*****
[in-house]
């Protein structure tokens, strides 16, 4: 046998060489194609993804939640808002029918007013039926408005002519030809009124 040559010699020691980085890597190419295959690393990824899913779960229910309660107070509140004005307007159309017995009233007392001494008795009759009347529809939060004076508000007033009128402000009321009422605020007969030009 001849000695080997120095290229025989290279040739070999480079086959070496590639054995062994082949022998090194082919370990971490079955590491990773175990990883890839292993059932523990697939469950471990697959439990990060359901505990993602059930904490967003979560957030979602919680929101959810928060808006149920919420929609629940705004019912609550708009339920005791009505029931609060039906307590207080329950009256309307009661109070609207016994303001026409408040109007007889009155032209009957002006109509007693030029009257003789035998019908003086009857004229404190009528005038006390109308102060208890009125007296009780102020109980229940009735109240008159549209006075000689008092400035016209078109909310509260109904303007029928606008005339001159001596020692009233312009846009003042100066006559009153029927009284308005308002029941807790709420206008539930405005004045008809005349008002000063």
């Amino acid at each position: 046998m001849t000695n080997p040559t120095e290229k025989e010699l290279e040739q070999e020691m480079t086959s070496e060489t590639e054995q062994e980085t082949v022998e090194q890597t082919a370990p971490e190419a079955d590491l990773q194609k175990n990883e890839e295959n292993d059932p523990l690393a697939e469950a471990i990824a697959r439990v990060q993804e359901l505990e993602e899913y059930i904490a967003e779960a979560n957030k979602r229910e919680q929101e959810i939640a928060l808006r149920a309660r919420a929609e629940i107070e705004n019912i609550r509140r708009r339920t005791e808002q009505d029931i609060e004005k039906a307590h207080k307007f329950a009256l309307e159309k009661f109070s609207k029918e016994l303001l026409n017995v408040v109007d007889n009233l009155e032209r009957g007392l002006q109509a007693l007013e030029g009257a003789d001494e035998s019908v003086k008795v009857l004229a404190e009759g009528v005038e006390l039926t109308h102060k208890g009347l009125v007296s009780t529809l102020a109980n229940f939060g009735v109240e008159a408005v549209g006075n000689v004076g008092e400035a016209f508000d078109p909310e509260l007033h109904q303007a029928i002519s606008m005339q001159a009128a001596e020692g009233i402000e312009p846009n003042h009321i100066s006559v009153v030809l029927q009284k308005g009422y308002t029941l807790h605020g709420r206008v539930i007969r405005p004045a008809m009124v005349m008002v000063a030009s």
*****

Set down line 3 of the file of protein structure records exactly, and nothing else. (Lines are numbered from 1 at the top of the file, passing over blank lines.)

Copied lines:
């Amino acid at each position: 046998m001849t000695n080997p040559t120095e290229k025989e010699l290279e040739q070999e020691m480079t086959s070496e060489t590639e054995q062994e980085t082949v022998e090194q890597t082919a370990p971490e190419a079955d590491l990773q194609k175990n990883e890839e295959n292993d059932p523990l690393a697939e469950a471990i990824a697959r439990v990060q993804e359901l505990e993602e899913y059930i904490a967003e779960a979560n957030k979602r229910e919680q929101e959810i939640a928060l808006r149920a309660r919420a929609e629940i107070e705004n019912i609550r509140r708009r339920t005791e808002q009505d029931i609060e004005k039906a307590h207080k307007f329950a009256l309307e159309k009661f109070s609207k029918e016994l303001l026409n017995v408040v109007d007889n009233l009155e032209r009957g007392l002006q109509a007693l007013e030029g009257a003789d001494e035998s019908v003086k008795v009857l004229a404190e009759g009528v005038e006390l039926t109308h102060k208890g009347l009125v007296s009780t529809l102020a109980n229940f939060g009735v109240e008159a408005v549209g006075n000689v004076g008092e400035a016209f508000d078109p909310e509260l007033h109904q303007a029928i002519s606008m005339q001159a009128a001596e020692g009233i402000e312009p846009n003042h009321i100066s006559v009153v030809l029927q009284k308005g009422y308002t029941l807790h605020g709420r206008v539930i007969r405005p004045a008809m009124v005349m008002v000063a030009s």